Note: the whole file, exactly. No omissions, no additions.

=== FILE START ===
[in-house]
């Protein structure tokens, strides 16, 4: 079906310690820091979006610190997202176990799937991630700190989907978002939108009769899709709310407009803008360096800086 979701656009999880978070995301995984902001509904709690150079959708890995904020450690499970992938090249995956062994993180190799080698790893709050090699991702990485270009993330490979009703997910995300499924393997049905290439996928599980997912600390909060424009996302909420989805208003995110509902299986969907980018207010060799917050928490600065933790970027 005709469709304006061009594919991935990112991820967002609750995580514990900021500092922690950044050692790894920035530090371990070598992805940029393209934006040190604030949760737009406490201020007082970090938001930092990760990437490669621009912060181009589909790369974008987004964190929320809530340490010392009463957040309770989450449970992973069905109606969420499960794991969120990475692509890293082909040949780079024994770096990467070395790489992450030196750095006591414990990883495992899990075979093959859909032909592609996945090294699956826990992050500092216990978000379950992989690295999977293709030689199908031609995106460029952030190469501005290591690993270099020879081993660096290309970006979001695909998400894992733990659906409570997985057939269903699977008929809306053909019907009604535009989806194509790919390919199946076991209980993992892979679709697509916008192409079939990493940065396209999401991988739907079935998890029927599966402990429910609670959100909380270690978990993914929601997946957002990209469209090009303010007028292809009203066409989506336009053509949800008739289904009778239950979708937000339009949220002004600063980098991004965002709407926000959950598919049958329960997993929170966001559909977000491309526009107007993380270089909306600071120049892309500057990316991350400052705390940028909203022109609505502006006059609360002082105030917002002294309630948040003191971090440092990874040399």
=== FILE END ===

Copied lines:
[in-house]
């Protein structure tokens, strides 16, 4: 079906310690820091979006610190997202176990799937991630700190989907978002939108009769899709709310407009803008360096800086 979701656009999880978070995301995984902001509904709690150079959708890995904020450690499970992938090249995956062994993180190799080698790893709050090699991702990485270009993330490979009703997910995300499924393997049905290439996928599980997912600390909060424009996302909420989805208003995110509902299986969907980018207010060799917050928490600065933790970027 005709469709304006061009594919991935990112991820967002609750995580514990900021500092922690950044050692790894920035530090371990070598992805940029393209934006040190604030949760737009406490201020007082970090938001930092990760990437490669621009912060181009589909790369974008987004964190929320809530340490010392009463957040309770989450449970992973069905109606969420499960794991969120990475692509890293082909040949780079024994770096990467070395790489992450030196750095006591414990990883495992899990075979093959859909032909592609996945090294699956826990992050500092216990978000379950992989690295999977293709030689199908031609995106460029952030190469501005290591690993270099020879081993660096290309970006979001695909998400894992733990659906409570997985057939269903699977008929809306053909019907009604535009989806194509790919390919199946076991209980993992892979679709697509916008192409079939990493940065396209999401991988739907079935998890029927599966402990429910609670959100909380270690978990993914929601997946957002990209469209090009303010007028292809009203066409989506336009053509949800008739289904009778239950979708937000339009949220002004600063980098991004965002709407926000959950598919049958329960997993929170966001559909977000491309526009107007993380270089909306600071120049892309500057990316991350400052705390940028909203022109609505502006006059609360002082105030917002002294309630948040003191971090440092990874040399």